The guiding cameras developed by Player One Astronomy uses technological regular hexagon to construct the main body line.
The guiding cameras from Player One Astronomy have DPS (Dead Pixel Suppression) technology. The DPS is anaylse many dark frames to find out thoes fixed abnormal pixel and record the map in camera memory. In imaging, each exposure frames, thoes position of dead pixels will be given a median value according to the active pixels around that abnormal pixel.
Overvoltage and overcurrent protection mechanism
Player One cameras produced by the number one player ensures the safety of your camera and other equipment through overvoltage and overcurrent protection mechanisms.
When the camera is connected to the USB3.0 interface and full-resolution preview is used, it can reach 60 FPS in RAW8 mode (10bit ADC). When recording images, since the actual writing speed will be affected by the writing speed of the hard disk itself, when the hard disk writing speed is slow, the recording may not reach the theoretical speed. It is recommended that you use a high-quality solid state drive to record data to give full play to the performance of the camera.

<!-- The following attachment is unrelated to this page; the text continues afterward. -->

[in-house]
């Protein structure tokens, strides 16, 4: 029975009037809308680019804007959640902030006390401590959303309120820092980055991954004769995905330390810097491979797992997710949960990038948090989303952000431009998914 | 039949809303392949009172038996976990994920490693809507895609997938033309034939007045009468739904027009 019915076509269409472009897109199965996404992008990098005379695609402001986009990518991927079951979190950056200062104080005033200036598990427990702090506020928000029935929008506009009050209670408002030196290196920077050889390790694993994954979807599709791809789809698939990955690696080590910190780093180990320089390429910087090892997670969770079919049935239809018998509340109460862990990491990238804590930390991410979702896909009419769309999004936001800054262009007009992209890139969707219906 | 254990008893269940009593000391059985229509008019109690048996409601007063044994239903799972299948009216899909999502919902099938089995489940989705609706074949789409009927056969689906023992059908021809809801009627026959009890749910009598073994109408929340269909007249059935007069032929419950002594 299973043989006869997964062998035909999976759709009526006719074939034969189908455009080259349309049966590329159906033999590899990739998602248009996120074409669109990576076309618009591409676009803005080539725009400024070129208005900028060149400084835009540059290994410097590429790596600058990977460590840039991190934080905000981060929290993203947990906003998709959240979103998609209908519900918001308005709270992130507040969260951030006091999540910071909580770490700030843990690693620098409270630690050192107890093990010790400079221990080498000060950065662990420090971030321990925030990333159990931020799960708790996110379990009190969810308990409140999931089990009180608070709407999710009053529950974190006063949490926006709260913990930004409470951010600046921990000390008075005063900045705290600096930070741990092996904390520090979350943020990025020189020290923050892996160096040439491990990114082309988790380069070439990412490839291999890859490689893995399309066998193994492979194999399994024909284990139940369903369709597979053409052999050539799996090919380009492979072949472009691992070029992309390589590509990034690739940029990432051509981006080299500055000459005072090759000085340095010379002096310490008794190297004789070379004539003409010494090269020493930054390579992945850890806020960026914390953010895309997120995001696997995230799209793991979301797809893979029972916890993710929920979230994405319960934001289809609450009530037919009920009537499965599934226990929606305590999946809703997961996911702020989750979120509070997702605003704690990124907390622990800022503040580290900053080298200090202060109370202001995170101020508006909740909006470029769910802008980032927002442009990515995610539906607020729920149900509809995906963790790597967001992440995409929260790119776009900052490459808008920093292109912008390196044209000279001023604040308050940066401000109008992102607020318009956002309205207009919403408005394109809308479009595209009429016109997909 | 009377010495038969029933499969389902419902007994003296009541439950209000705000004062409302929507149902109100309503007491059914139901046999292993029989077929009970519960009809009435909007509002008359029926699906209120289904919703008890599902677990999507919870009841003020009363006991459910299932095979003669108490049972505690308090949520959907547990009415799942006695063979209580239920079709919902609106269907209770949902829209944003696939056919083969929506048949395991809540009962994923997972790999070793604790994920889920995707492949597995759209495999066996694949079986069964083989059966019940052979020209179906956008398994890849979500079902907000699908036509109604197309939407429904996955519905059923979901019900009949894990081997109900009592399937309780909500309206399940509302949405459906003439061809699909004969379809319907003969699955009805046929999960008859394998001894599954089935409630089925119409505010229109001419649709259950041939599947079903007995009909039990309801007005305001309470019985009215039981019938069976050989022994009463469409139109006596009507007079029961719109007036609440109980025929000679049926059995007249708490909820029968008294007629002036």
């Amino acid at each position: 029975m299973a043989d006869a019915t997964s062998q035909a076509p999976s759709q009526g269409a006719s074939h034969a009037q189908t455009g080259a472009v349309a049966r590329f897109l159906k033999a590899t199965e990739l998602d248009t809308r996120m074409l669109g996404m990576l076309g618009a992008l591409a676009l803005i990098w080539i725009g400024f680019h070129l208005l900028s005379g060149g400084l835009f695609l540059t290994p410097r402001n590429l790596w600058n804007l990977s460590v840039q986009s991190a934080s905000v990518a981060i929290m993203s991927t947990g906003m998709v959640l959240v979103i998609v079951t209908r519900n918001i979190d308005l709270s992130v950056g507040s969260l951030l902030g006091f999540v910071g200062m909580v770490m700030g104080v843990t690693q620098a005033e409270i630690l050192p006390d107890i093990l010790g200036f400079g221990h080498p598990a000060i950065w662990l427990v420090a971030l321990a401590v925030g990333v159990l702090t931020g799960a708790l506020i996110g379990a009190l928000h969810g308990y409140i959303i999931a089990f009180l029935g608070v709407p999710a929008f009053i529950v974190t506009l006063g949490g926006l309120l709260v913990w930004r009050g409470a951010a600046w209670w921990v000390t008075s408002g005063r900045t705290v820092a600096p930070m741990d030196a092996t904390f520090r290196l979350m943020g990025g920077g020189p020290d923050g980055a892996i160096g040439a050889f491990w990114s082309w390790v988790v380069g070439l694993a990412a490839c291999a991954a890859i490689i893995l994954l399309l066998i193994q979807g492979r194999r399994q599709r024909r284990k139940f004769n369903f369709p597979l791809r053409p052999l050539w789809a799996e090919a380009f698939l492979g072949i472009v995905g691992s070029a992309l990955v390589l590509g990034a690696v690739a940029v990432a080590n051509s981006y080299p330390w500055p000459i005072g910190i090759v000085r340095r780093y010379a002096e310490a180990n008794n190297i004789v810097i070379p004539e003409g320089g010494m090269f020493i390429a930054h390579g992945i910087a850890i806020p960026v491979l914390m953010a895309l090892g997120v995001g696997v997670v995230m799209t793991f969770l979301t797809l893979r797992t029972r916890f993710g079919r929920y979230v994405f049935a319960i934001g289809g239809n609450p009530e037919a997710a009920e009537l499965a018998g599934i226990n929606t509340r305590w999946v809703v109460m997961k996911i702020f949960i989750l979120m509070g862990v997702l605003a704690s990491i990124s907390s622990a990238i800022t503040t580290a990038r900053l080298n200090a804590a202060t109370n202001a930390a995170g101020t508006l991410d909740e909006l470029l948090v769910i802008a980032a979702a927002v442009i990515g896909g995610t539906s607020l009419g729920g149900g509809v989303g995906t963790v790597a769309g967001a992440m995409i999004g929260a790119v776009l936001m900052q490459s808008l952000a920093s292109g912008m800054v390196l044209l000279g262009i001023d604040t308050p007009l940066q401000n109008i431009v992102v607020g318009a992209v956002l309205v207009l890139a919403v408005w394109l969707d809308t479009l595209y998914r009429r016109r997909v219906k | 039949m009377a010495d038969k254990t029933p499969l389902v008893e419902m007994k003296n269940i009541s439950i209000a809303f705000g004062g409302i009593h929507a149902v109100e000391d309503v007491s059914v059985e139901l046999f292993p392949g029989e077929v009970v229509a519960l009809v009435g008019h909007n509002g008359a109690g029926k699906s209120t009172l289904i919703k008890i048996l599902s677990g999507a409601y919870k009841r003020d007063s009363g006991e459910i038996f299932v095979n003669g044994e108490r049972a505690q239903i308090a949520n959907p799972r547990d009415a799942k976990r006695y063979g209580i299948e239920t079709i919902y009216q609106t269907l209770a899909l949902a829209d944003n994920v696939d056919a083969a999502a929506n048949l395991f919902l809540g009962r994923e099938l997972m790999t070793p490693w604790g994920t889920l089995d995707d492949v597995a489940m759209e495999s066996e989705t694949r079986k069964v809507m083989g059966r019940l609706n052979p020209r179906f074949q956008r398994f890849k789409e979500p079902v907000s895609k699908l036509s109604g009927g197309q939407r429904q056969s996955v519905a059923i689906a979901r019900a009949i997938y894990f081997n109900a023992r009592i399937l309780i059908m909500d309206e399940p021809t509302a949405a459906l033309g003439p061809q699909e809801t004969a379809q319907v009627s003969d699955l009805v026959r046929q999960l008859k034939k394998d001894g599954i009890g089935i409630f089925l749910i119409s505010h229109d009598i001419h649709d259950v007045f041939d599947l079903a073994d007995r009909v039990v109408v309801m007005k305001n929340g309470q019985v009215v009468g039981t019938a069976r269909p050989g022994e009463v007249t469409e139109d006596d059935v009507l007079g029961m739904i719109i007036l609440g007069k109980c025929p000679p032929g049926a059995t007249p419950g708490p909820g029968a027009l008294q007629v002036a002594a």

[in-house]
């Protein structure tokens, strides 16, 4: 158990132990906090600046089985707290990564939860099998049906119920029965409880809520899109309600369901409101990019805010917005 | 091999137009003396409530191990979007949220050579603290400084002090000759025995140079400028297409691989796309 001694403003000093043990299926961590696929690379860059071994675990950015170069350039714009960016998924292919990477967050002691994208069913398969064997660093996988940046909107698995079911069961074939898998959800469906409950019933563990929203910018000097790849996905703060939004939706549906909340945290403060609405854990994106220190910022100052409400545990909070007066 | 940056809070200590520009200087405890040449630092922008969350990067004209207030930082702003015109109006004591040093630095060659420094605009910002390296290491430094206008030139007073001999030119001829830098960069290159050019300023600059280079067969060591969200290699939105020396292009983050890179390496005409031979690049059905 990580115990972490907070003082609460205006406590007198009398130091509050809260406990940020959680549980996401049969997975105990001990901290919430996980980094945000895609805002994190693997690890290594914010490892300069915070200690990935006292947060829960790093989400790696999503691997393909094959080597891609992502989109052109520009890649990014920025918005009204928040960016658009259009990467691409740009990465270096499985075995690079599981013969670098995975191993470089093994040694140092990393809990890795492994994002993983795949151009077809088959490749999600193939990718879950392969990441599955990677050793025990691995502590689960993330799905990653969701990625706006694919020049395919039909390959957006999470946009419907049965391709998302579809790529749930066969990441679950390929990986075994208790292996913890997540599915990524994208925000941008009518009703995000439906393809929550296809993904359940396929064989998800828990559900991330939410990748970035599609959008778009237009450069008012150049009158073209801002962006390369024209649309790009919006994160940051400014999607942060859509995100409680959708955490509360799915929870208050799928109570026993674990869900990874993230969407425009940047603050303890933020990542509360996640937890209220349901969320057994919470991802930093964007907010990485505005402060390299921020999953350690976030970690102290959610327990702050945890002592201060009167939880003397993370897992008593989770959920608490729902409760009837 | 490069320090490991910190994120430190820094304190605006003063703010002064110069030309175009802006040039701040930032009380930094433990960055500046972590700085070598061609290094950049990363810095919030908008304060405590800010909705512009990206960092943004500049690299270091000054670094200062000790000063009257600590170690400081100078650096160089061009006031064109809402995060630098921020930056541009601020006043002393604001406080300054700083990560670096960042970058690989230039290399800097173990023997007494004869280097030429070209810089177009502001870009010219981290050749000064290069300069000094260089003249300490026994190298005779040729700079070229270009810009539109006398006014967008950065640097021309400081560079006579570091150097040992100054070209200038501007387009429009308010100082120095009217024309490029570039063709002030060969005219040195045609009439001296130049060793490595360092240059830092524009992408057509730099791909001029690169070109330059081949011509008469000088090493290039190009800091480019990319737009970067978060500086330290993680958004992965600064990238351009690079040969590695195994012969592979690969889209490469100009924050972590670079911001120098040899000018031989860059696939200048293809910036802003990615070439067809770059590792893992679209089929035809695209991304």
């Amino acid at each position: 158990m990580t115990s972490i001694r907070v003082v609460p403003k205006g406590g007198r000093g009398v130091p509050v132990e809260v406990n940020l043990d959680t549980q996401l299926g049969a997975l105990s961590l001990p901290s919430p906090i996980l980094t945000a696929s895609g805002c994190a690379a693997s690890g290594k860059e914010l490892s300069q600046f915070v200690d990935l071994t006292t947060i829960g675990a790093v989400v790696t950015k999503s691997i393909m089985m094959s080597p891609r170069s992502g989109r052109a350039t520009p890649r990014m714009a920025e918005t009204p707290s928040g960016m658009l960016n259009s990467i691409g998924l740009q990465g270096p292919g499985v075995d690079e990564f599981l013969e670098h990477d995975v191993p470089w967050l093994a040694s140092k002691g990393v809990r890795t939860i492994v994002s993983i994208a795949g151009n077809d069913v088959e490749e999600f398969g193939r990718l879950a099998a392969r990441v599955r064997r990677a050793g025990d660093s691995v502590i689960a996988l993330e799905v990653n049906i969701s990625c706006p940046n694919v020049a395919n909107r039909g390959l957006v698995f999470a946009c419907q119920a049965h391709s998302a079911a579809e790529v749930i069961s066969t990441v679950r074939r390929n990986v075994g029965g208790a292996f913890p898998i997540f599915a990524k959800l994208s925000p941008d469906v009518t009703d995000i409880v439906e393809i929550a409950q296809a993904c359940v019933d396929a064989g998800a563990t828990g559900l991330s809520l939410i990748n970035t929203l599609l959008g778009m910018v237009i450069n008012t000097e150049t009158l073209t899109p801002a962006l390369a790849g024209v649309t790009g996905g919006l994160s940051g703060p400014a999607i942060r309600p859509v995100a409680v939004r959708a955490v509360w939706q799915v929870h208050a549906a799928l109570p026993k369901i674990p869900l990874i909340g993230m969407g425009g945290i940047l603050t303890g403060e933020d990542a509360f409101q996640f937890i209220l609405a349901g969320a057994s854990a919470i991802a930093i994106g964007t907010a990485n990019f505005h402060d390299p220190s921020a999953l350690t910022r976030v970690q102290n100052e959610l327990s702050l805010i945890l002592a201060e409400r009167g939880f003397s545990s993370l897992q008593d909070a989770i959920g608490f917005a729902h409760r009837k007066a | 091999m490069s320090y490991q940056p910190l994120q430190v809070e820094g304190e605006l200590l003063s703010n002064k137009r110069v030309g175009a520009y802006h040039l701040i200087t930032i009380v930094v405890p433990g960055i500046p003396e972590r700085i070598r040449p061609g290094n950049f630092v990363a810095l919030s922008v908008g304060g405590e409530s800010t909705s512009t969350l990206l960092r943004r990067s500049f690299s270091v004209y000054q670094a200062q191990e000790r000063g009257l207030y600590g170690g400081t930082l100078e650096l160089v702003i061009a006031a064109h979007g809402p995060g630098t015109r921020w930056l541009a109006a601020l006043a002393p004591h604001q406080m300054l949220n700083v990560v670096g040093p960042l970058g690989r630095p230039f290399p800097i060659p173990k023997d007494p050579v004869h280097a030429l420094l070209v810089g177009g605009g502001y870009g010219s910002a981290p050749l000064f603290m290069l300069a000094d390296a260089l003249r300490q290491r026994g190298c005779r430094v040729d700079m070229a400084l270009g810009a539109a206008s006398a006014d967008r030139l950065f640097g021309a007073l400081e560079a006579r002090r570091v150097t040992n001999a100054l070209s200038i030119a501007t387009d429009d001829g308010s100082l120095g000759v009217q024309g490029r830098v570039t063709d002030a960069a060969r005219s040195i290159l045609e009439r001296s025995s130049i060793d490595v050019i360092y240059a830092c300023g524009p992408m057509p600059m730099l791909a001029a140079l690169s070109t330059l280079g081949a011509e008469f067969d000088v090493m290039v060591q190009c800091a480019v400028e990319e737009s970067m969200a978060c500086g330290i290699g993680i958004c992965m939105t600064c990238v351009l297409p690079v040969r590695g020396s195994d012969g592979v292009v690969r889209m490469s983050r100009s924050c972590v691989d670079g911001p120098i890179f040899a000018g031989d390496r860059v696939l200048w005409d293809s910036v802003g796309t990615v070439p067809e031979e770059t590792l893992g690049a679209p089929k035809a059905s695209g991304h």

Use the ST4 guide cable to connect the camera and the AUTO GUIDE port of the equatorial mount to do guiding.
Regarding readout noise, we solemnly promise that all values are obtained from actual tests. And for users, you could use Sharpcap 4 for testing. SC4 has a function called Sensor Analysis, provide a very simple way to test readout noise.
We wrote a tutorial on our website: https://player-one-astronomy.com/service/manuals/
After many rigorous readout noise tests, the Sedna-M camera can reach a low readout noise of 1.34e at a gain of 350.
If you are interested in readout noise testing, you may try it yourself, which is very simple.
The Sedna-M camera has a unique HCG mode, which will automatically turn on when the camera gain setting is >30. The HCG mode can greatly reduce the readout noise and retain the same high dynamic range as the low gain.